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Ideas Exchanged at Galloway Township Schools' First Advisory Team Meeting

The meeting served as a two-way informational avenue for the Galloway School District and the community.

Galloway Township Superintendent of Schools Dr. Annette Giaquinto and Business Administrator Tim Kelley said all along that the reason they were calling together a group of community members, parents and school and government representatives was to exchange information.

The Superintendent’s Advisory Team’s initial meeting was Tuesday night, Feb. 7 in the library, and both sides seemed to walk away having learned something from the exchange of ideas.

“I learned a lot,” Four Seasons resident Valerie George said following the meeting. “I have not had much interaction with this school system, and I was impressed with the facilities.”

George works in the Egg Harbor Township School District, and understands the general public is not aware of conditions in the school districts.

“Communication in the community is the most important thing a school can do,” George said. “ … The more I see the state cutting, the harder it makes it to educate. You have to get involved.”

George attended with Serena Rateb. Both also work at in Smithville. They were among about 30 members from different aspects of the community who attended Tuesday night’s meeting, called for by the district following two defeated school budgets and a failed referendum. It's a streak Board of Education President Ernest Huggard said has never happened before.

The referendum, which concerned roof replacement at , and elementary schools, fire alarm replacement for Smithville, Roland Rogers and , and drainage system and parking lot improvements for Arthur Rann, was defeated by in December.

It goes back out for a vote on March 13.

Giaquinto said she and other board members began to hear reasons residents voted against the budget after the referendum was defeated. This group was assembled to help the district tackle those problems from the start, including the question of why fire alarms were included in the December vote.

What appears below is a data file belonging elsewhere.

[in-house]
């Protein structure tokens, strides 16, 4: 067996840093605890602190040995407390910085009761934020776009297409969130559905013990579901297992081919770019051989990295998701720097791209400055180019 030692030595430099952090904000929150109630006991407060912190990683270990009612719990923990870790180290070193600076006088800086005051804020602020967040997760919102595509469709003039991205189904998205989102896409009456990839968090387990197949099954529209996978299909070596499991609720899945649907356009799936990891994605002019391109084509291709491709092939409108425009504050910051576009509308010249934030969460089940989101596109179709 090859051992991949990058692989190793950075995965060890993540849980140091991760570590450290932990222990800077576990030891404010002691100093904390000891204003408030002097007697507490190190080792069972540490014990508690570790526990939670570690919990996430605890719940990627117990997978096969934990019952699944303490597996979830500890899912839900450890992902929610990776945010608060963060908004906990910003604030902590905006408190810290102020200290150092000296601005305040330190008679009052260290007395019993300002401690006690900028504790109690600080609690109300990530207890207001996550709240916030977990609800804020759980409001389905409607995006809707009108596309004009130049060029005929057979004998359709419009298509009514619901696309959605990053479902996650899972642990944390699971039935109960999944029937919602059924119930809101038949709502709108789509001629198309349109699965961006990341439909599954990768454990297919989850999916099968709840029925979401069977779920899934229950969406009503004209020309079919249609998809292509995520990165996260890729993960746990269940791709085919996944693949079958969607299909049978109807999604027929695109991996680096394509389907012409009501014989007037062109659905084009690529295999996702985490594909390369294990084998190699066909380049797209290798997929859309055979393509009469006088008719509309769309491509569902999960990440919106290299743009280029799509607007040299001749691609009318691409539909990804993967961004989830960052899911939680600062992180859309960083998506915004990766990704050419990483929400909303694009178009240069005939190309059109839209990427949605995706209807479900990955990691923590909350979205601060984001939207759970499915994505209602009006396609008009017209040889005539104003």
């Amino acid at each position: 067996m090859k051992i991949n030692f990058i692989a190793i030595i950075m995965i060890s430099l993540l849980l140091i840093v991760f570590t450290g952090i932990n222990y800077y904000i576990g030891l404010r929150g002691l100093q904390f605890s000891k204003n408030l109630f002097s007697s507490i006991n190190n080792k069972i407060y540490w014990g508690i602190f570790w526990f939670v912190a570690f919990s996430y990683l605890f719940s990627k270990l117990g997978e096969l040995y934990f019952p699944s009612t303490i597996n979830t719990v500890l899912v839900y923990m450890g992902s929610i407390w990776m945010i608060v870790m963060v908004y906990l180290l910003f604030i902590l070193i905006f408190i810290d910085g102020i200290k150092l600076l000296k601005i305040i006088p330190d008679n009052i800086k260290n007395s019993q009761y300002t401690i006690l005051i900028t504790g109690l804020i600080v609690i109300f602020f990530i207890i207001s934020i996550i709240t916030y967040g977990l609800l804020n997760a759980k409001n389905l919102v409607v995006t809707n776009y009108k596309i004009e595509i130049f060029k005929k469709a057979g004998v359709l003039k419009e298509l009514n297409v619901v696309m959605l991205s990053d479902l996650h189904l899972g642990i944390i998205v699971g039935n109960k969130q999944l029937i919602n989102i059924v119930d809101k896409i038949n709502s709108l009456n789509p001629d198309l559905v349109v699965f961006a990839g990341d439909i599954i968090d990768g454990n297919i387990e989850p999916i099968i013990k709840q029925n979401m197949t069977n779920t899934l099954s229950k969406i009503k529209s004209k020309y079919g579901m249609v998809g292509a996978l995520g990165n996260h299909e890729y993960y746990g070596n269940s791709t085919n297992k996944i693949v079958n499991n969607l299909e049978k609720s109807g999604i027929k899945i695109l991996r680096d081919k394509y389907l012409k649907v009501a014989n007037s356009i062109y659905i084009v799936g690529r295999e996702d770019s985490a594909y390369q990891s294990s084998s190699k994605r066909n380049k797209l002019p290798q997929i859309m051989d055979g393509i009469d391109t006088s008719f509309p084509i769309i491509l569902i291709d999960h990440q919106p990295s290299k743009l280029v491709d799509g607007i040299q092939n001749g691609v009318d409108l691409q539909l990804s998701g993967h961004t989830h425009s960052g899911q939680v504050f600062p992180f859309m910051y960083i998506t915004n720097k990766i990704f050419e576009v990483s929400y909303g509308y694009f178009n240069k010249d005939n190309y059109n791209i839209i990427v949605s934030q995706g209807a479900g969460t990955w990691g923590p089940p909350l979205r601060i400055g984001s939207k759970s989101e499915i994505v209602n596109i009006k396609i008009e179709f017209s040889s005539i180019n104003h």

“The perception is that the fire alarm system is fine and that you’re just being greedy,” one parent told Giaquinto. “The perception is that you need a new roof and you might as well ask for a new fire alarm system, too.”

Giaquinto said the reason the fire alarm system was included is because it is aging, and the district wants to make sure they are replaced before they begin to malfunction.

“We looked at all the things that were health and safety issues and made sure we put them first,” Giaquinto said. “We only asked for the things that were necessary because they were safety issues. We know we did that, but probably no one else in this room knows we did that, and that’s something we have to address.”

Community member and new Zoning Board member Jim McElwee questioned why the district asked to replace three roofs at once rather than space them out over time.

While Giaquinto said there were a number of other projects that needed to be dealt with, and there wasn’t one succinct reason all the roofs had to be dealt with at once, Huggard pointed to the fact that two old school buildings that were no longer being used had to be torn down.

“We had to tear down two (old school) buildings, one of which had asbestos, which had to be treated a different way,” Huggard said. “That cost $350,000. We are trying to sell those properties, and we were trying to sell them when the buildings were still there.”

With just over a month before the referendum goes back before voters, Giaquinto and Kelley took suggestions from those in attendance about how to better inform the public about the referendum, including making sure more residents know it’s happening and presenting the clearest information possible.